Newly elected President George H.W. Bush signed agreements with Gorbachev, and his successor President Boris Yeltsin.

They pledged friendship and cooperation and reduction in the buildup of nuclear weapons.

The Cold War, which had lasted more than45 years, was finally over.

but the u s continued to confront trouble in the middle east
But the U.S. continued to confront trouble in the Middle East.

The U.S. clashed with Libya throughout the 1980s.

In 1983, 241 American marines were killed in Lebanon.


The Iran-Contra affair damaged Reagan’s reputation during his second term.

In 1985, the U.S. sold weapons to Iran.

In return, Iran pressured Lebanese terror groups to release some American hostages.

The U.S used the money from gun sales to secretly fund the Contras in Nicaragua.

But Congress banned sending funds to the Contras in 1983.

Several leading Reagan officials were convicted in this scandal, but Reagan remained popular when he left office.


Terms and People

  • personal computer– asmall computer developed for individual use
  • biotechnology – the use of technology to solve problems affecting living organisms
  • satellite – a mechanical device that orbits Earth in space, receiving and sending information-filled signals
  • Internet − a computer network that links people around the world, also called the World Wide Web

Terms and People(continued)

  • globalization – the process by which national economies, politics, cultures, and societies become integrated with those of other nations around the world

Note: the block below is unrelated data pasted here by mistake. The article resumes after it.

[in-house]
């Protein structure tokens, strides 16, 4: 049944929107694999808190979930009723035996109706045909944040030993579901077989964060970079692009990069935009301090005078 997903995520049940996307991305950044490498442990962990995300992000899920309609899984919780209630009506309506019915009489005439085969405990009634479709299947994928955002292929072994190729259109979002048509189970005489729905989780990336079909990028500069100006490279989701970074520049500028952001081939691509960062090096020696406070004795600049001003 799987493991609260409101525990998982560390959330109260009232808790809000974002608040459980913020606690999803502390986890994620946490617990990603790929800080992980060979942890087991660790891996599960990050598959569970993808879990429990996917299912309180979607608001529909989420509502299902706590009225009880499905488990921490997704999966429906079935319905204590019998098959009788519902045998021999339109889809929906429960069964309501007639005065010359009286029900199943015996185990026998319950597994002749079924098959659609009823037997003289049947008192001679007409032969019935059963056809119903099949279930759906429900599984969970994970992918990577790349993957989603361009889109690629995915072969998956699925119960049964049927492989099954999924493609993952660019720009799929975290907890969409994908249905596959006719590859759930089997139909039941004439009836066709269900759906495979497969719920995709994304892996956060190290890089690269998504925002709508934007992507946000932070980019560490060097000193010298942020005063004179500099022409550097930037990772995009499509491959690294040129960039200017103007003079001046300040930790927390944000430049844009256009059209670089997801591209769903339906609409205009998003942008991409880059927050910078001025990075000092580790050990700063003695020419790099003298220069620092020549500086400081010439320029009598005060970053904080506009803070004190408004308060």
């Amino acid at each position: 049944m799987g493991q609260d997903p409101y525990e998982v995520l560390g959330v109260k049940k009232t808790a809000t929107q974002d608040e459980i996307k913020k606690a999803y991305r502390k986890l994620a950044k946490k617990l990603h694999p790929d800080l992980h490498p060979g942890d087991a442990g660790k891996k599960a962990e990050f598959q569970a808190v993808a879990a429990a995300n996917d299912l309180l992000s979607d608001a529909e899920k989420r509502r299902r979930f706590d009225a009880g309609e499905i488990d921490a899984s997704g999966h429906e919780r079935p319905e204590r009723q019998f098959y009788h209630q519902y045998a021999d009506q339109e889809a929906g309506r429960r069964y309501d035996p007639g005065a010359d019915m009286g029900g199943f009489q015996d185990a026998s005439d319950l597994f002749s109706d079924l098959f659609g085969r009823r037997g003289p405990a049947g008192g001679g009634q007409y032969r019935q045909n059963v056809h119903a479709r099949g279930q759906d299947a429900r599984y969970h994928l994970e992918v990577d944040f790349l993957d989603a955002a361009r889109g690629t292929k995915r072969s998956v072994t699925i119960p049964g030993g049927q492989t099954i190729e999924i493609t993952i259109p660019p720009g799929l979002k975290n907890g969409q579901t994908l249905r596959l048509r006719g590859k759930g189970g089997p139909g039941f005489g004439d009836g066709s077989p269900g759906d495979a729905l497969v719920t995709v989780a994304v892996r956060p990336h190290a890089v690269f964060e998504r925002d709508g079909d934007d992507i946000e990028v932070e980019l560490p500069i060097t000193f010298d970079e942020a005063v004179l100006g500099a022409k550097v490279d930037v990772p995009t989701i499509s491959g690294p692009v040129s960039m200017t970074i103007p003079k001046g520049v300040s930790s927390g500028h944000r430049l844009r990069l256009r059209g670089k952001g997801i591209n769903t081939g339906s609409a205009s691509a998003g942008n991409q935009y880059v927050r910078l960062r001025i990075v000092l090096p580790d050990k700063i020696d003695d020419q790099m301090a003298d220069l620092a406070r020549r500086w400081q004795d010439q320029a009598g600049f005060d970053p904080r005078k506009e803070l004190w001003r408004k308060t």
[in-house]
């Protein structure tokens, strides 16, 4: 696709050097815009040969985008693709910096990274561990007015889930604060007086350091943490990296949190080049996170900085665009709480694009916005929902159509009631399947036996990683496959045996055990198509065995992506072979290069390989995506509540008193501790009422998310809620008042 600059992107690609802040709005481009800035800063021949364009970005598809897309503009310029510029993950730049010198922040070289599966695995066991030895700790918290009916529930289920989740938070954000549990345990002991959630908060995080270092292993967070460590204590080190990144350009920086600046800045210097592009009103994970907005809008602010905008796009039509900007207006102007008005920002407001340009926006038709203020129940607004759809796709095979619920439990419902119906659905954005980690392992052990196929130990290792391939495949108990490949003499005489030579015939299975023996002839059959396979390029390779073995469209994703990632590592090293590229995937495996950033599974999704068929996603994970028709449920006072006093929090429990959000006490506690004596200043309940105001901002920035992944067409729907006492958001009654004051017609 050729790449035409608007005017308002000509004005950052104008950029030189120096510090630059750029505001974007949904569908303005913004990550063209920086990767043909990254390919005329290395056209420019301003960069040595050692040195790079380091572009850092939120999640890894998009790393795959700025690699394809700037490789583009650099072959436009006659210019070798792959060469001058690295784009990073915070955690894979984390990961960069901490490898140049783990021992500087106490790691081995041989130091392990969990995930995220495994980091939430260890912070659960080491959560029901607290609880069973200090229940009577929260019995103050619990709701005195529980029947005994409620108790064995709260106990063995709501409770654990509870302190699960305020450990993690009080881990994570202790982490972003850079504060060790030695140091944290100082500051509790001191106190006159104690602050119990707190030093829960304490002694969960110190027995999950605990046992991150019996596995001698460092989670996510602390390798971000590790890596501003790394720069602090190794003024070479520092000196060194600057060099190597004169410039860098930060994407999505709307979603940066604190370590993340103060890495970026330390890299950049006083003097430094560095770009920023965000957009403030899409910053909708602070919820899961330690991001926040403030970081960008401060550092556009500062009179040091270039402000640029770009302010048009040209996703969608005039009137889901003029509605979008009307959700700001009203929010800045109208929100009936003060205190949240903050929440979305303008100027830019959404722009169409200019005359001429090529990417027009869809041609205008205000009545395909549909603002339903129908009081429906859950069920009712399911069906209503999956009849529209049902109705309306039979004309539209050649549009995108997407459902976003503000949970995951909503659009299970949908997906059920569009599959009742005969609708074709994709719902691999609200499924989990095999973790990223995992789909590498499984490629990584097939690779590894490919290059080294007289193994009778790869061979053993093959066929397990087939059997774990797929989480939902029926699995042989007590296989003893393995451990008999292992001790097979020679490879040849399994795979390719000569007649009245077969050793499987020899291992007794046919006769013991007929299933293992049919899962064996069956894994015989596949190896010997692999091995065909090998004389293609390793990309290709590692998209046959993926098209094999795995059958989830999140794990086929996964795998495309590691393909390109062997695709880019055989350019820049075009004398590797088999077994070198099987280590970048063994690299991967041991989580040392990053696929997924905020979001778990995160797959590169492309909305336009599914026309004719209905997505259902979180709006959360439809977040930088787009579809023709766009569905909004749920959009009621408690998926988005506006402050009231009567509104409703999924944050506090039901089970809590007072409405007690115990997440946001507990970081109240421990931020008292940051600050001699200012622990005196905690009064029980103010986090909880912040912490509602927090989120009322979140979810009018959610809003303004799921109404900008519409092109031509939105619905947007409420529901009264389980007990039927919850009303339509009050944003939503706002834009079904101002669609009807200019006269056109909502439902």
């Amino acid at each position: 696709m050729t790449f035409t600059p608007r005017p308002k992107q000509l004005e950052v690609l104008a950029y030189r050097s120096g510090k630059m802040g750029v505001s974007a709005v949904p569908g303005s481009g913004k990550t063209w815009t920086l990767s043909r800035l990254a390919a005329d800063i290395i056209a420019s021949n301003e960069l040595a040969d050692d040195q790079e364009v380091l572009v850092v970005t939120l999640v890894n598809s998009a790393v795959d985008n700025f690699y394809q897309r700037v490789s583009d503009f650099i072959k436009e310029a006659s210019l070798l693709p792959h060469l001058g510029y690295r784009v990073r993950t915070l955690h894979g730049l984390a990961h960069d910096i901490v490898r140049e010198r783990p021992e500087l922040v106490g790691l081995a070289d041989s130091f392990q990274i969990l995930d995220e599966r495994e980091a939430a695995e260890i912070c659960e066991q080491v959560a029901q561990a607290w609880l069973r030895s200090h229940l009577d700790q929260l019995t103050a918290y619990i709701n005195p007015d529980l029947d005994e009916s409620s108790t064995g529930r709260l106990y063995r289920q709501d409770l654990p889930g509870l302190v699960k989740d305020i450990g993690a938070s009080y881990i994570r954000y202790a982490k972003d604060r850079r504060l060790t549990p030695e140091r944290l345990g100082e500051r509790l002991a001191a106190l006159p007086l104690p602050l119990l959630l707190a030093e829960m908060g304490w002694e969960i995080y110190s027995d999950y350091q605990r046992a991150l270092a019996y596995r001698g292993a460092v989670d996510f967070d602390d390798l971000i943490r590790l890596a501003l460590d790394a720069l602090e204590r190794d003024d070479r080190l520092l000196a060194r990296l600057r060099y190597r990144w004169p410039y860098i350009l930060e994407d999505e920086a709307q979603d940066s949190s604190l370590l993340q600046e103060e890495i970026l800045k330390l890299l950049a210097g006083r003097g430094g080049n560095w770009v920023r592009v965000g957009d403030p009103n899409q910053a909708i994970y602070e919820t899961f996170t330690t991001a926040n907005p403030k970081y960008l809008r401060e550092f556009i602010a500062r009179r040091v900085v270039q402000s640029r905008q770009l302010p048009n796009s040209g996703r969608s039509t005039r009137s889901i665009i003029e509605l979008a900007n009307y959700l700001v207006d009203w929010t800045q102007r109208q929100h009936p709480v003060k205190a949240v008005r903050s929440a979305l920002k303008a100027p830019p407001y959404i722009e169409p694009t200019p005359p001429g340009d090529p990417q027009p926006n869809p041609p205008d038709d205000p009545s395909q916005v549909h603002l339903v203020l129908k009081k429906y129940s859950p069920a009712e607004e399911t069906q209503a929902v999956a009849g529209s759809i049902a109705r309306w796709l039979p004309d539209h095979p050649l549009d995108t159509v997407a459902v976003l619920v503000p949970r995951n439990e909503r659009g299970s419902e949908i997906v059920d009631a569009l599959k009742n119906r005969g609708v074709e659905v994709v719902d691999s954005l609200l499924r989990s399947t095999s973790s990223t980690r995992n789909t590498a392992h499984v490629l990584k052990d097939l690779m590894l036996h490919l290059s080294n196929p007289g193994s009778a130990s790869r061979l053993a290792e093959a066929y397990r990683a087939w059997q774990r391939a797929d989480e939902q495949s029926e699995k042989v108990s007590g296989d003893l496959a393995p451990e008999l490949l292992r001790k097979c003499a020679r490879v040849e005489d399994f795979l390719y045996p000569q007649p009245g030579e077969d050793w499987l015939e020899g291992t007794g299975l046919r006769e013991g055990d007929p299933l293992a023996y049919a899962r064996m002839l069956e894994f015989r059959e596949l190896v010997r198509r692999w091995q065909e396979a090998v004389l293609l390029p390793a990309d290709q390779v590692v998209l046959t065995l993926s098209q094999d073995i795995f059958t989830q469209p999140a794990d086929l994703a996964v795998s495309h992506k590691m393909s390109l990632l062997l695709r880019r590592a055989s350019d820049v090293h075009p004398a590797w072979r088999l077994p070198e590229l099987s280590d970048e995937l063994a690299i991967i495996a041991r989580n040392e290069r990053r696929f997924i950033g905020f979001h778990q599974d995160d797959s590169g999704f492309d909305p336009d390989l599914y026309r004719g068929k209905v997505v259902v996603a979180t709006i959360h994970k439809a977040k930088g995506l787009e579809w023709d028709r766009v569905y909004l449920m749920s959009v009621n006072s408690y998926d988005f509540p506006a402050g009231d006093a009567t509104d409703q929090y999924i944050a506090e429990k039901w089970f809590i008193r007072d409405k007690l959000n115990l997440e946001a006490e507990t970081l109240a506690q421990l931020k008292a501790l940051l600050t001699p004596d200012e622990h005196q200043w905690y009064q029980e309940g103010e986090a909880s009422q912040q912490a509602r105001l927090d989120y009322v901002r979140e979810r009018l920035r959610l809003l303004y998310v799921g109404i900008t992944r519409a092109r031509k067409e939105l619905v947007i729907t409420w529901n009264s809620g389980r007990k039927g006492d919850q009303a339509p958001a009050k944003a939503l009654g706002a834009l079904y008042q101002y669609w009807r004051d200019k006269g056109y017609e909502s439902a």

• multinational corporation − companies that produce and sell their goods and services all over the world
  • service economy − an economic system based on the production of services rather than goods

How have technological changes and globalization transformed the American economy?

The rate of technological change sped up during the twentieth century and touched every aspect of life.

Globalizationchanged the American economy,bringing new opportunities and challenges.


The 20th century unfolded in a whirl of new technology.

Perhaps no innovation was as significant as the computer.

The first modern computer was invented in 1946.

The development of the silicon microchip made personal computers possible.


By the 1980s, computers were transforming American business and everyday life.

Apple Computers and Microsoft made computers and software affordable for millions of Americans.

Technological advances made other electronics, such as video games and cell phones, possible.


American society changed profoundly.People began to live longer, healthier lives, and the labor force dramatically shifted away from agriculture.


The late 20th century became known as the “information age.”

Computers, cell phones, and satellitesmadecommunication and information access fastand easy.

The Internet, a worldwide network of computers, transformed business, education, and entertainment.


New communications technologies enabled companies to do business around the world.

Multinational corporations began doing business in many different countries at one time.

Globalizationhas made products cheaper and available to more people, but this comes at a price: economic woes that affect one region are now often felt in other regions.


Computers changed the way business operates.

Many people in locations around the world might be involved in one purchase.


The production of goods in the U.S. is declining, but our production of services is quickly increasing.Economists call this a service economy.